Reel deal: Clark Pederson of Deadliest Catch
Asking the captain for permission to marry his daughter—on camera, in the wheelhouse, during season thirteen of Discovery Channel’s Deadliest Catch—was nerve-wracking, but it wasn’t his scariest moment aboard the Northwestern.
That distinction goes to a “really bad” storm during his second season on the boat, says Clark Pederson (Washington State University, 2010). “We have to put chains over the top of the pots to hold them down. You’re on top of a 35-foot stack, and waves are 45 feet, and everything’s frozen up there. It’s a big skating rink on top of the pots, and the boat’s in the middle of a storm. It’s definitely scary.”
But, “there’s no time to sit and think about it. If you’re worried about getting hurt that’s when problems happen. There’s no time to second-guess yourself or be soft.”
After graduating from WSU Pullman, Pederson worked as a deckhand and captain-in-training on the Columbia River and aspired to be a maritime pilot, helping ships navigate the waterway’s hazardous bars, shoals, and currents. He earned his third-mate unlimited license at the California Maritime Academy, where he met his future wife, Mandy Hansen Pederson, already a regular on Deadliest Catch aboard the Northwestern.
She practically grew up aboard the boat, owned by her adopted father, celebrity crab-boat captain Sig Hansen, and his younger brothers, Norman and Edgar. “I’m extremely lucky to be working with my family,” she says. But, “if something were to happen with the boat, the majority of our family would be gone. Everything’s on the line out there. It’s a matter of life or death.”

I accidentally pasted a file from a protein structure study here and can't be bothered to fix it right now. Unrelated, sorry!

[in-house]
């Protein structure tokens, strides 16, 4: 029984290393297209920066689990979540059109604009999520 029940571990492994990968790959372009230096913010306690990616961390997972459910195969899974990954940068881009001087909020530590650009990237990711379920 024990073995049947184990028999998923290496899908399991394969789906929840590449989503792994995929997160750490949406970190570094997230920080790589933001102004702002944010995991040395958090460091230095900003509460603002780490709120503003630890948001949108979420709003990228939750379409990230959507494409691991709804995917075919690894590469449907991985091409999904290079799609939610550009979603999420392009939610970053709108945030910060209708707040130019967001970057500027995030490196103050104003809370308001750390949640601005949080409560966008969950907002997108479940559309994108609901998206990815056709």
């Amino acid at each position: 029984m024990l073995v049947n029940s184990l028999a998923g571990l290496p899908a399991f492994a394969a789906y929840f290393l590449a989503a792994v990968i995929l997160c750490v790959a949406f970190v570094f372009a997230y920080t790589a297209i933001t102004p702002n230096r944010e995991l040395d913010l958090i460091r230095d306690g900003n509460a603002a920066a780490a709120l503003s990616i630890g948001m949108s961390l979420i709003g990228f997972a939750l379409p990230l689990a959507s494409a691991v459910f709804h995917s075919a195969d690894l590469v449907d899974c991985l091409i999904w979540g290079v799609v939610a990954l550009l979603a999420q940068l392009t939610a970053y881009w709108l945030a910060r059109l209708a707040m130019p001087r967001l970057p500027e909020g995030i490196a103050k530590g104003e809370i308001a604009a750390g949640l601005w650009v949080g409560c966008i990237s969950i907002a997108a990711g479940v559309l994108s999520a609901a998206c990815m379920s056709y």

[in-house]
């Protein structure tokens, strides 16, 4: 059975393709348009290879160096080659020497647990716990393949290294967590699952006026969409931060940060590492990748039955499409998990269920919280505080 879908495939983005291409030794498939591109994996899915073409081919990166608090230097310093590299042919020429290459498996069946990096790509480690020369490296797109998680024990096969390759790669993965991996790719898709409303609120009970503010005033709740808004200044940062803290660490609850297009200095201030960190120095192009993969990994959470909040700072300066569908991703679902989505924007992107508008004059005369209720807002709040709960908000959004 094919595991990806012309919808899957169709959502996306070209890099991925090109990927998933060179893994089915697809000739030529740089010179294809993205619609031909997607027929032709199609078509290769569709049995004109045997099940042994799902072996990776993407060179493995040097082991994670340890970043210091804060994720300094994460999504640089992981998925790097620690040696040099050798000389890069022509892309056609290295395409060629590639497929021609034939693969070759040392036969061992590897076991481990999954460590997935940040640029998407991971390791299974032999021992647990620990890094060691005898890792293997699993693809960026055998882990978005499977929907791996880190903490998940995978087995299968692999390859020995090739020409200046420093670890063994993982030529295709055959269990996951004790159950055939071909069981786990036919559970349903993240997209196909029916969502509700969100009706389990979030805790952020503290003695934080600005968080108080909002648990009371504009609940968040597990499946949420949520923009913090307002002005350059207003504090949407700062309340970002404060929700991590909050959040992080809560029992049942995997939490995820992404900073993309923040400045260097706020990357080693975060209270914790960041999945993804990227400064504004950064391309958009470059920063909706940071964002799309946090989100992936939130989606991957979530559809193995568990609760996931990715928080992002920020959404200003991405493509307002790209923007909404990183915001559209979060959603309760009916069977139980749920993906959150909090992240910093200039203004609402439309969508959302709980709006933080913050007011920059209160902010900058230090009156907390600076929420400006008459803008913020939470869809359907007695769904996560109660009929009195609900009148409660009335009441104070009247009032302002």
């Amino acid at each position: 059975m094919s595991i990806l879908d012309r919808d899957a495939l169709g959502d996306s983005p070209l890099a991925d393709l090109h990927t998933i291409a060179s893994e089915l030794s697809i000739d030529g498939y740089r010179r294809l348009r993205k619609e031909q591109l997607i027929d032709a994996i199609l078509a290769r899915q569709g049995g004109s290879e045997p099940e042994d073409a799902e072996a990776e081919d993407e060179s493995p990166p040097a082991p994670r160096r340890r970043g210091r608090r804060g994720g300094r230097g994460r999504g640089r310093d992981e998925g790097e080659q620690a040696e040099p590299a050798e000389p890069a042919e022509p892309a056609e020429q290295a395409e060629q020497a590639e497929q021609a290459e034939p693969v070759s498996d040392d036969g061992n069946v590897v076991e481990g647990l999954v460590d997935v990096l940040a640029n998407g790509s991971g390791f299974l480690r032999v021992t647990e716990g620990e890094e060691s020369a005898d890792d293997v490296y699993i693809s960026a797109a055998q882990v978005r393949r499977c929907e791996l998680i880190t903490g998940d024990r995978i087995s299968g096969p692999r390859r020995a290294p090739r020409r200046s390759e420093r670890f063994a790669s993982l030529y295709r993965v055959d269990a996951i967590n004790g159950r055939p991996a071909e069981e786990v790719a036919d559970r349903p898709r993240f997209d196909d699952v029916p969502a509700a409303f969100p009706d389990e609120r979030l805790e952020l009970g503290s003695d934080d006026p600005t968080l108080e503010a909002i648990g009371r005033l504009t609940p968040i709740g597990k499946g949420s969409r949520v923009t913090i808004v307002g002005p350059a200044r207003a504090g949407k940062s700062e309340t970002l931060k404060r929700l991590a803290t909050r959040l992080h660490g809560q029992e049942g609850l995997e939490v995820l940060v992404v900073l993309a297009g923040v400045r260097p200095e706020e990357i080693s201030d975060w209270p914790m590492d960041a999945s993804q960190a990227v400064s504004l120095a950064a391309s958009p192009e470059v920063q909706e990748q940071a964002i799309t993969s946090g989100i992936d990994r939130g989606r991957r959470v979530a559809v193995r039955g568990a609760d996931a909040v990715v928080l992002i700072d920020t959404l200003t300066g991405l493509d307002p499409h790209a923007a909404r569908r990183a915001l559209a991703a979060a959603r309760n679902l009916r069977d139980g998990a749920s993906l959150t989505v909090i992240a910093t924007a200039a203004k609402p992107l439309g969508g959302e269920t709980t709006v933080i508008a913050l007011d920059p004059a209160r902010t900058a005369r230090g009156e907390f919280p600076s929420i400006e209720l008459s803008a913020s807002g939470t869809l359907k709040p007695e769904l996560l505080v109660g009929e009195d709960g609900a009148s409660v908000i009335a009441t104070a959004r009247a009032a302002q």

Pederson joined the crew as a greenhorn, or novice deckhand, in 2016, and wed the captain’s daughter a year later. Their marriage proposal and Norwegian-style wedding—in front of the Northwestern docked at Seattle’s Pacific Shipyard—were part of season thirteen. Season fifteen of the Emmy Award-winning show aired earlier this year.
Summers, the crew fishes for salmon. Fall and winter, it’s several kinds of crab. They’re generally at sea about three months at a time. That first season aboard the Northwestern, Pederson says, “I fell in love with fishing. I was totally drawn to boat life. It’s an adventure. Not many people get to say they go up to the Bering Sea and fish. While I’m a young enough man I want to be on deck, but the end game definitely is to be in the wheelhouse and run a boat.”
Meantime, the Deadliest Catch cameras took a little getting used to. “At first, you’re very conscious of them being there,” Pederson says. “But that goes away fast. I mean, you want to do well on camera for your friends and family watching. I feel humbled and proud to be doing that. But you focus on your work. That’s why you’re up there, and it’s a dangerous job.”
Working with his wife and her family adds “another level of stress for me,” he says. “You want to perform at a high level so your wife is proud of you and your father-in-law is proud of you. It makes you step up.”
When they’re not working aboard the boat, the young couple makes their home in Washougal, where “it’s a little slower and quieter, and we enjoy that.” He hails from Vancouver and had “heard great things” about WSU’s Edward R. Murrow College of Communication. He was also drawn to Pullman’s “college-town atmosphere” and Greek life. As a member of the Delta Tau Delta Fraternity, he served as recruitment chair.
Since graduating, he’s been back to Pullman to attend a few football games and credits WSU with giving him a strong foundation. “It wasn’t just the education I got at WSU; it was the friends I made there and my interactions outside the classroom,” he says, adding his experience at the University “made me want to strive to be successful.”